Maybe you saw it and didn’t notice, or maybe you read about it on the Photoshop Disasters blog. Either way, it’s a lesson in Photoshop work. The lesson is “stop and look at what you’re doing.” In their hurry to put together their election cover for Time Magazine, the designer clipped out an election booth and added a fake drop shadow to finish it off. Never mind that the shadow is done poorly, with the cast shadow being a solid shade with hard edges. They should have used a gradient from dark to light, with the lightest part of the shadow being the point furthest away from the object. They should have also added some noise to the shadow to soften it against a white background, and perhaps feathered the edges a bit. The real problem is that when you fake a shadow, it has to actually touch the item it is being cast from where the item meets the floor.In the cover artwork above, you’ll notice that the voting booth has three legs holding it up, two in front and one extending in the back, and some sort of middle brace extending straight down. However, the shadow of the back leg and middle brace never touches the actual booth legs where they meet the floor. I’m sure the designer had to shrink the shadow vertically to make room for the black type just to the right of the voting booth, but in his hurry to “fix” it, he completely ignored the fact that the shadow is ignoring laws of gravity, professionalism, and pride in the designer’s work. When you’re cloning, removing or adding things to photos in Adobe Photoshop, you really need to step back once in a while and look at your work. Ask yourself if you “believe” what you’re looking at. Did you pay attention to the small details? There’s not a whole lot going on in the Time Magazine cover, the designer should have caught this problem and fixed it. It would have taken just a few minutes, and saved himself and Time Magazine a whole lot of embarrassment.
When you have a Photoshop document that contains many layers and layer effects, it can sometimes take longer than you want to open. That’s the price you pay for convenience. But there are certain times when you simply want to save the PSD file for use on the Web or for another use that doesn’t require the added file size and convenience of the layers. You could open the file normally, then flatten the image via the Layers panel flyout menu, but that’s too much work. Instead, try this tip. You can open a flattened version of your layered Photoshop file simply by holding down the Option and Shift keys while double clicking the file in the Finder, or opening it from the Open menu in Photoshop. Note: In some rare cases, Photoshop may pop-open a dialog box asking if you wish to use the composite data. Just hit OK and let it open. I’m not sure why it does this, but I’ve found that it usually happens on older Photoshop files.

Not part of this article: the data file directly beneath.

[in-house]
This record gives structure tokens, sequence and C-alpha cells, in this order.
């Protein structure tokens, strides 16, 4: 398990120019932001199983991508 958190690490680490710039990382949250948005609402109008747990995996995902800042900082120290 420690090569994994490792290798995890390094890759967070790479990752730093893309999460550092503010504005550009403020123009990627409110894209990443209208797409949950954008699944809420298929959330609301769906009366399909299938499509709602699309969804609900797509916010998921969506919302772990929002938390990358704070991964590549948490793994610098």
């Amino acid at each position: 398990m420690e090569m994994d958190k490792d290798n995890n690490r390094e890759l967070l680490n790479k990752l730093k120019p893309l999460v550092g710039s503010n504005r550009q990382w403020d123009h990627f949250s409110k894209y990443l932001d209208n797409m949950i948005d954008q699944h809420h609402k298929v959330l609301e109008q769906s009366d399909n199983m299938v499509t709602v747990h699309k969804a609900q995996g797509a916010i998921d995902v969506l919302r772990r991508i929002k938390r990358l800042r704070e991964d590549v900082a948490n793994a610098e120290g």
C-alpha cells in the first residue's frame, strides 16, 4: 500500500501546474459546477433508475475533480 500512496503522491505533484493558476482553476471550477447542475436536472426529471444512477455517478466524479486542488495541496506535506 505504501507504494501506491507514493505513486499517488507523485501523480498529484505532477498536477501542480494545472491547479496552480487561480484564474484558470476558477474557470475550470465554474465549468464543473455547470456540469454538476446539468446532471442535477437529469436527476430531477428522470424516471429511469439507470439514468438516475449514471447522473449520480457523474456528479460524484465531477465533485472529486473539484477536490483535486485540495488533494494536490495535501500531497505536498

To cap-off the Halloween posts here at The Graphic Mac, I give you this uber-cool list of 40 Spine-Chilling Horror Photoshop Effects from PSDTuts. While they’re certainly perfect for Halloween as they are, the techniques used to create these effects can surely be used on projects throughout the year – without all that horror and gore thrown in, of course.
If you’re like me, you tend to end up with many layers in your Photoshop files. I generally create layer folders to organize them, but sometimes that still isn’t enough, so I turn to color coding the layers. You can color-code layers in the Layers panel by right-clicking (Control + Click) on the layer icon, selecting Layer Properties, clicking the color drop down menu, and finally selecting the color you want before hitting OK. That’s a lot of work to stay organized. Thankfully, there’s a much quicker way. Right-click on the Eye icon of the layer you wish to color code. A flyout menu appears in which you can select the color for the layer. Keeping your layers organized is key in an agency environment where more than one person will work on a file before it is made into a high resolution PDF to send off for printing. Having 37 layers all named “Layer 1, Layer 2, Layer 2 copy” is a real pain when you’re looking for one specific object.